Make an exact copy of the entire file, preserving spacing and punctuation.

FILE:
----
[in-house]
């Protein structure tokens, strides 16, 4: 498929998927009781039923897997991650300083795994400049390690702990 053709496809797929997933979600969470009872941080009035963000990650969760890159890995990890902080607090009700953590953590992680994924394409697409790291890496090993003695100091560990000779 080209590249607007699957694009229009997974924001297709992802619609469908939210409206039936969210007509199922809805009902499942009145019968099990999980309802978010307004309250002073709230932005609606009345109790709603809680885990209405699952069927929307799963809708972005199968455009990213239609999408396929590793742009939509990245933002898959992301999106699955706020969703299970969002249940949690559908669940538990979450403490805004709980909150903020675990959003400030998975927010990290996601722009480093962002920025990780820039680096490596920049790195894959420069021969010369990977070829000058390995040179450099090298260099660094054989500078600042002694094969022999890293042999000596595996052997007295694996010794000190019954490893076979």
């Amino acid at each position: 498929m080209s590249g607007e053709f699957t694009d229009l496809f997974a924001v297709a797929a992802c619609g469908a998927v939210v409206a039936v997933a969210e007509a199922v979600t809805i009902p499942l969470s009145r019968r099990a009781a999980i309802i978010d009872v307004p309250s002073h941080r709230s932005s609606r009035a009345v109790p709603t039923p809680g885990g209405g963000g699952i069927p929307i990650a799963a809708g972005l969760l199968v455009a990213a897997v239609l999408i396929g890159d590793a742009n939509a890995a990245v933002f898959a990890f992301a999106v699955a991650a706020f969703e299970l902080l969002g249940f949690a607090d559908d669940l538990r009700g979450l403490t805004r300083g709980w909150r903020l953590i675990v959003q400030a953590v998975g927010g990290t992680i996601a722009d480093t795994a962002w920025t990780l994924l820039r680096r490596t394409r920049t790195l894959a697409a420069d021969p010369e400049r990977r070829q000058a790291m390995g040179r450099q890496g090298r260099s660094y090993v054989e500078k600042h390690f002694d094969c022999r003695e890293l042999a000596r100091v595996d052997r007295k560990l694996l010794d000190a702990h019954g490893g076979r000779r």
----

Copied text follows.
[in-house]
């Protein structure tokens, strides 16, 4: 498929998927009781039923897997991650300083795994400049390690702990 053709496809797929997933979600969470009872941080009035963000990650969760890159890995990890902080607090009700953590953590992680994924394409697409790291890496090993003695100091560990000779 080209590249607007699957694009229009997974924001297709992802619609469908939210409206039936969210007509199922809805009902499942009145019968099990999980309802978010307004309250002073709230932005609606009345109790709603809680885990209405699952069927929307799963809708972005199968455009990213239609999408396929590793742009939509990245933002898959992301999106699955706020969703299970969002249940949690559908669940538990979450403490805004709980909150903020675990959003400030998975927010990290996601722009480093962002920025990780820039680096490596920049790195894959420069021969010369990977070829000058390995040179450099090298260099660094054989500078600042002694094969022999890293042999000596595996052997007295694996010794000190019954490893076979």
């Amino acid at each position: 498929m080209s590249g607007e053709f699957t694009d229009l496809f997974a924001v297709a797929a992802c619609g469908a998927v939210v409206a039936v997933a969210e007509a199922v979600t809805i009902p499942l969470s009145r019968r099990a009781a999980i309802i978010d009872v307004p309250s002073h941080r709230s932005s609606r009035a009345v109790p709603t039923p809680g885990g209405g963000g699952i069927p929307i990650a799963a809708g972005l969760l199968v455009a990213a897997v239609l999408i396929g890159d590793a742009n939509a890995a990245v933002f898959a990890f992301a999106v699955a991650a706020f969703e299970l902080l969002g249940f949690a607090d559908d669940l538990r009700g979450l403490t805004r300083g709980w909150r903020l953590i675990v959003q400030a953590v998975g927010g990290t992680i996601a722009d480093t795994a962002w920025t990780l994924l820039r680096r490596t394409r920049t790195l894959a697409a420069d021969p010369e400049r990977r070829q000058a790291m390995g040179r450099q890496g090298r260099s660094y090993v054989e500078k600042h390690f002694d094969c022999r003695e890293l042999a000596r100091v595996d052997r007295k560990l694996l010794d000190a702990h019954g490893g076979r000779r």